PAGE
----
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Does government spending create jobs?

I was talking to a very bright friend the other day about government spending and Keynes. He said something like, well of course spending on infrastructure creates jobs, it has to. He’s in good company. Here’s Steven Pearlstein writing in the Washington Post:

the last time I checked the textbooks they still say that deficit spending by the government actually increases employment and economic activity. To believe otherwise is to believe that hundreds of billions of dollars in tax cuts and stimulus spending somehow disappeared from the economy without a trace.

In this view, the job creation impact of government spending is simply a matter of arithmetic. In the Pearlstein view–and he is right, it is mainstream textbook analysis–when you spend money, you create jobs. Is my friend right? Especially when you spend money on infrastructure, aren’t you guaranteed to create jobs?

He is right that if the government builds a bunch of bridges, there have to be workers to build the bridges. So in that sense, spending creates jobs. As I have pointed out before, a very small percentage of the stimulus package went to spending on what we would call infrastructure. According to John Taylor, writing in September, 2010, only $2.4 billion of the stimulus had been spent on infrastructure. But let’s focus on the dollars that actually went to build roads and bridges. Is my friend right? Yes, there is a payroll with employed people. But did the spending create jobs? Usually we would mean by that question, new jobs, or more jobs on net than there were before.

To answer that question, you’d have to look at where the workers came from. Were they unemployed before they were hired to working on the bridge? If their leaving created job openings at their old firms, did that create an opening for an unemployed worker? If the skills of bridge building are somewhat specialized, then the effect of the spending on new bridges is to raise the demand for workers with those skills. That will in turn increase the wages of workers with similar skills, making them less desirable and somewhat offsetting the increase in workers on the bridge. Then there are the raw materials used to make the bridges. The increase in demand for those materials will also increase the price of those materials, discouraging their use and possibly reducing employment elsewhere, partially offsetting the workers hired to build new bridges. So it is hard to say what the full impact on the net number of jobs will be. And the answer would also depend on where the funds came from to build the bridges. Taxes? Borrowing? Printing money? All of these will have an impact elsewhere in the economy. But I think the deeper way to ask the question is not to focus on new jobs vs. net jobs, but on the very ideas of jobs.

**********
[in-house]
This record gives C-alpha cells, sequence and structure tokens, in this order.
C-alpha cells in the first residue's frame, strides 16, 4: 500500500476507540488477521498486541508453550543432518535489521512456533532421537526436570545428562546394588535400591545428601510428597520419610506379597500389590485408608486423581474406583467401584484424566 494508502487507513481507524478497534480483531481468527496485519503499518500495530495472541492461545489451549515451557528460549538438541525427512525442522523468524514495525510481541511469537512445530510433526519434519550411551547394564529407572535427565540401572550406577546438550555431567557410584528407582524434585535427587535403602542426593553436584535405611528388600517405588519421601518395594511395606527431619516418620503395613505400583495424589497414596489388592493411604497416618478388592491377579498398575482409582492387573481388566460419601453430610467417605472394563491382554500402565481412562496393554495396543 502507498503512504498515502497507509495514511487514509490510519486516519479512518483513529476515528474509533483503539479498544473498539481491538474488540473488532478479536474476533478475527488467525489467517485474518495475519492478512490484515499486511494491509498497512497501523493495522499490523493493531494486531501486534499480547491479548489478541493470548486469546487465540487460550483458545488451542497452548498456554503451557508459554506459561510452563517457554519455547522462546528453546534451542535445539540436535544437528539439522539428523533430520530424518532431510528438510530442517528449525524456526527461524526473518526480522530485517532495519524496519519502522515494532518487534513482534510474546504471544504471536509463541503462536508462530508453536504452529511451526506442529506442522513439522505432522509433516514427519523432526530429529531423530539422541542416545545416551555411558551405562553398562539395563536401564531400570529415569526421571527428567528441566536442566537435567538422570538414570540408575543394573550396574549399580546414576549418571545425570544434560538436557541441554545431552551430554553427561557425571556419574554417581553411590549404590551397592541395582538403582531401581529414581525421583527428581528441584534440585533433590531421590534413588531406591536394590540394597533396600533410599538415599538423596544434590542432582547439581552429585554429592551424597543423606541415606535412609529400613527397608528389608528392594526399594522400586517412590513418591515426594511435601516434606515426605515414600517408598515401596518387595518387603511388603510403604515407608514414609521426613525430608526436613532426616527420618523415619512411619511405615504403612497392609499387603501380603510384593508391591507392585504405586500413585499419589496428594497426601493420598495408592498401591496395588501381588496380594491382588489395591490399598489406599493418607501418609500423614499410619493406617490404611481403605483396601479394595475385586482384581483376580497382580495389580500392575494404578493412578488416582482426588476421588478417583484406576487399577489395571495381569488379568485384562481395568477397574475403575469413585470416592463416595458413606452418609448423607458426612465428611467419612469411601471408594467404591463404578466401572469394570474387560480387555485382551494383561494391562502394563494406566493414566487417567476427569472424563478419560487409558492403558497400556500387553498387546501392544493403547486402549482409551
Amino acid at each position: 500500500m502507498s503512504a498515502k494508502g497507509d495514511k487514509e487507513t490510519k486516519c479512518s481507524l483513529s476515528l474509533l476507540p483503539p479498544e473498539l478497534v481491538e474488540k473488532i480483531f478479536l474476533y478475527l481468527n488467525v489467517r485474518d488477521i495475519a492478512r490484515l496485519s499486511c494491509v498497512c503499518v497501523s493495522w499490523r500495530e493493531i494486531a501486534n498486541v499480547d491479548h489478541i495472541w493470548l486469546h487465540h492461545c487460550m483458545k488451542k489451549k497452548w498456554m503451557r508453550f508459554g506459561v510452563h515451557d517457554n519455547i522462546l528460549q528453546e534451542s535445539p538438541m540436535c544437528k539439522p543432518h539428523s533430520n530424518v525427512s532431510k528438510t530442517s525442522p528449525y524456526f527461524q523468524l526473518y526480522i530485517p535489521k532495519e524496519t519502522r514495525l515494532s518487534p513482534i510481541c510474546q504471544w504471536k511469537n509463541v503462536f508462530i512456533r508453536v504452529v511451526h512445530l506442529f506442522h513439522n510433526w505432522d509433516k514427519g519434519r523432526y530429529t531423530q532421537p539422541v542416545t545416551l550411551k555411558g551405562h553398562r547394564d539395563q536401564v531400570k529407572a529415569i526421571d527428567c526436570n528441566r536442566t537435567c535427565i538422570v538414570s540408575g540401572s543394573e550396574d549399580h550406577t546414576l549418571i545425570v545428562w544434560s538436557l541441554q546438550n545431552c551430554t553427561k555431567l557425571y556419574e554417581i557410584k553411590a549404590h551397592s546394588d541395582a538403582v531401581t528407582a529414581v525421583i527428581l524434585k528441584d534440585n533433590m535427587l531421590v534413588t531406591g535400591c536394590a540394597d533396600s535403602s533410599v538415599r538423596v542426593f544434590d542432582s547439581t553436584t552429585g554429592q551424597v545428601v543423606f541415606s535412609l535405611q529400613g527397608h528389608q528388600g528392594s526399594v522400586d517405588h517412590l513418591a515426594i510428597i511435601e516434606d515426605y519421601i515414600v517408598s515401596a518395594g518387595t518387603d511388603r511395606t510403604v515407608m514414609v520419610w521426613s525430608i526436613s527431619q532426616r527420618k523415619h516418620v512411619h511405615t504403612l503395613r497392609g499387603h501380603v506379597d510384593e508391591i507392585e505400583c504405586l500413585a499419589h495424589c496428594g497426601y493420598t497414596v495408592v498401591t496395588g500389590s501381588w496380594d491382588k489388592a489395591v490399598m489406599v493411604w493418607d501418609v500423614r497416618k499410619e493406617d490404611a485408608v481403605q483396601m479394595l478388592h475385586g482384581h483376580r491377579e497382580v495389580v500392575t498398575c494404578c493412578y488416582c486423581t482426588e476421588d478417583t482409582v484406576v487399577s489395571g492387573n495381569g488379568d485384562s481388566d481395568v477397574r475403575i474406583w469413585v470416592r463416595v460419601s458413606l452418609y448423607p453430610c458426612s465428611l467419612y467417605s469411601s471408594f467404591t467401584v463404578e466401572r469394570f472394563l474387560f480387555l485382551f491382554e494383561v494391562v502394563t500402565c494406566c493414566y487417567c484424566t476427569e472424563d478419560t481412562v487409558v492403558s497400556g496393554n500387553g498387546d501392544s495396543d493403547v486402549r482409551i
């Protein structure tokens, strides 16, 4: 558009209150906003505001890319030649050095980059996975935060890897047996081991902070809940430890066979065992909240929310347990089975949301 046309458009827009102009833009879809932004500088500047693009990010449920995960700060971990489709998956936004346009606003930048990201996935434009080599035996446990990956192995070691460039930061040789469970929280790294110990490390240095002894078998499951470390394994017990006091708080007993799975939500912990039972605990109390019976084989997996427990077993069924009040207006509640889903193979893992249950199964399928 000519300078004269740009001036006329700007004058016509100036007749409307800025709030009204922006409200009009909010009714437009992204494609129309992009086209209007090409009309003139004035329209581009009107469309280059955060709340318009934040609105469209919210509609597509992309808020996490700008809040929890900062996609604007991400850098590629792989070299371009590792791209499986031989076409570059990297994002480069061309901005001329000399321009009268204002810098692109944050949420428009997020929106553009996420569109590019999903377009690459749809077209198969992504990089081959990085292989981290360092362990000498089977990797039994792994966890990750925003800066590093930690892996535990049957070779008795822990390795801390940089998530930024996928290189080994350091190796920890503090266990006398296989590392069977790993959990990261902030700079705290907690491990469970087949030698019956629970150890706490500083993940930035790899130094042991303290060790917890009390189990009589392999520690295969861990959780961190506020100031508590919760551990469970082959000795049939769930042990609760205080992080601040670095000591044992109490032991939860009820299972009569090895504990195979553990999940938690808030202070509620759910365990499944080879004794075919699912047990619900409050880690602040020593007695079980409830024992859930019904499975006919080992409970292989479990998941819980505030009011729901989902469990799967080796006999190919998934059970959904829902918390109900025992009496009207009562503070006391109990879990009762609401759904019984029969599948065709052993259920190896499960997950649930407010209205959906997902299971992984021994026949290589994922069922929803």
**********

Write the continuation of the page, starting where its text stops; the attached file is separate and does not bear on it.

Suppose the government hires people to dig holes and fill them back in. I pick that example for two reasons. One, Keynes used the argument twice in The General Theory. In Chapter 10:

If the Treasury were to fill old bottles with banknotes, bury them at suitable depths in disused coalmines which are then filled up to the surface with town rubbish, and leave it to private enterprise on well-tried principles of laissez-faire to dig the notes up again (the right to do so being obtained, of course, by tendering for leases of the note-bearing territory), there need be no more unemployment and, with the help of the repercussions, the real income of the community, and its capital wealth also, would probably become a good deal greater than it actually is. It would, indeed, be more sensible to build houses and the like; but if there are political and practical difficulties in the way of this, the above would be better than nothing.

And again in Chapter 16:

“To dig holes in the ground,” paid for out of savings, will increase, not only employment, but the real national dividend of useful goods and services. It is not reasonable, however, that a sensible community should be content to remain dependent on such fortuitous and often wasteful mitigations when once we understand the influences upon which effective demand depends.

The second reason is that I heard Joseph Stiglitz agree to this with a straight face when asked by a member of Congress. (The video is here. If anyone has the patience to find the time mark or transcribe the Q and A, much appreciated.) Keynes and Stiglitz both said it would be better to do something productive, but even unproductive labor would have a stimulative effect.